DOJ settles with Nassar victims The U.S. Justice Department reaches a settlement with hundreds of victims abused by former Team USA Gymnastics doctor Larry Nassar.

DOJ settles with Nassar victims

DOJ settles with Nassar victims

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The U.S. Justice Department reaches a settlement with hundreds of victims abused by former Team USA Gymnastics doctor Larry Nassar.

MARY LOUISE KELLY, HOST:

The Department of Justice has reached a nearly $139 million settlement with more than a hundred people who were sexually abused by former USA Olympic Gymnastics doctor Larry Nassar. The FBI received allegations about Nassar in 2015 but failed to properly investigate, and the abuse continued for another year. Michigan Public's Kate Wells reports. And a note of caution - this story includes description of an assault.

KATE WELLS, BYLINE: Nine years ago, the then-head of USA Gymnastics went to the FBI's field office in Indianapolis, where USA Gymnastics is headquartered. He told them about three young gymnasts who said Nassar sexually abused them under the guise of medical treatment. One of them was Olympian McKayla Maroney. During a Senate hearing three years ago, she testified about the phone interview that she had with the FBI in 2015. It was graphic testimony. She told agents that Nassar would digitally penetrate her during so-called treatments and how he gave her a sleeping pill before a competition in Tokyo.

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MCKAYLA MARONEY: That evening, I was naked, completely alone, with him on top of me, molesting me for hours. I told them I thought I was going to die that night because there was no way that he would let me go. But he did.

WELLS: Maroney said she sat on her bedroom floor for hours, telling the FBI things that she hadn't even told her mom.

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MARONEY: I began crying at the memory over the phone, and there was just dead silence. I was so shocked at the agent's silence and disregard for my trauma. After that minute of silence, he asked, is that all? Those words in itself was one of the worst moments of this entire process for me.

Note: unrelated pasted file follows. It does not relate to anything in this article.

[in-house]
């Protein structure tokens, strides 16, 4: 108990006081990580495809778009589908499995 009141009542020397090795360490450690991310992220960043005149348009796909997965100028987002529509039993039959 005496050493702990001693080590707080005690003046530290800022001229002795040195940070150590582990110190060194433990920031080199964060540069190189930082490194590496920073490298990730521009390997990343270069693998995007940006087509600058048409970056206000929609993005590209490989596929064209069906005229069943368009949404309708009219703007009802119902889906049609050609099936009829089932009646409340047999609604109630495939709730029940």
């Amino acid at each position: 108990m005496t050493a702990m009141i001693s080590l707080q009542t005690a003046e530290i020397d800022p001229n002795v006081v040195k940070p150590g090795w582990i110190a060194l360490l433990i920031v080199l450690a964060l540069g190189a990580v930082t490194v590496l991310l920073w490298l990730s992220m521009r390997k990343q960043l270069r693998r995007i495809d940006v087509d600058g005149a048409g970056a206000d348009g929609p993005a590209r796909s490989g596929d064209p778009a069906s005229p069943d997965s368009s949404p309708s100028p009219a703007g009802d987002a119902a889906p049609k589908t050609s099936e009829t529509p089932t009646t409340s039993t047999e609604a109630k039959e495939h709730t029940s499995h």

WELLS: But the FBI agents in Indianapolis didn't interview the other athletes who'd reported abuse. They didn't alert police in Michigan, and one of the agents later tried to get a job with the U.S. Olympic Committee. USA Gymnastics allowed Nassar to quietly retire from his role as team doctor in 2015, but he kept working as a sports doctor at Michigan State University for another year. After months of FBI inaction, USA Gymnastics officials went to the FBI again - this time in Los Angeles. Those agents did start investigating, but they didn't alert local authorities in Michigan.

Nassar was finally arrested in 2016 by Michigan State University Police, who were doing their own investigation into separate complaints. But by then, a whole year had gone by since the FBI was first alerted to this case - a year in which about a hundred patients and athletes say they were abused by Nassar. In 2021, FBI director Christopher Wray issued them an apology.

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CHRISTOPHER WRAY: And I'm especially sorry that there were people at the FBI who had their own chance to stop this monster back in 2015 and failed. And that is inexcusable. It never should have happened, and we're doing everything in our power to make sure it never happens again.

WELLS: In a statement announcing the settlement, the Department of Justice said, while these settlements won't undo the harm Nassar inflicted, our hope is that they will give the victims of his crimes some of the critical support they need to continue healing. An attorney representing several Olympic athletes and dozens of others also issued a statement on Tuesday. It said, this settlement with the Department of Justice will, quote, "resolve" the last remaining legal claims against the state and federal institutions who failed to protect more than 500 girls and women from Nassar and bring their total liability to almost $1 billion. Nassar is serving an effective life sentence after pleading guilty to multiple counts of sexual misconduct. For NPR News, I'm Kate Wells in Michigan.

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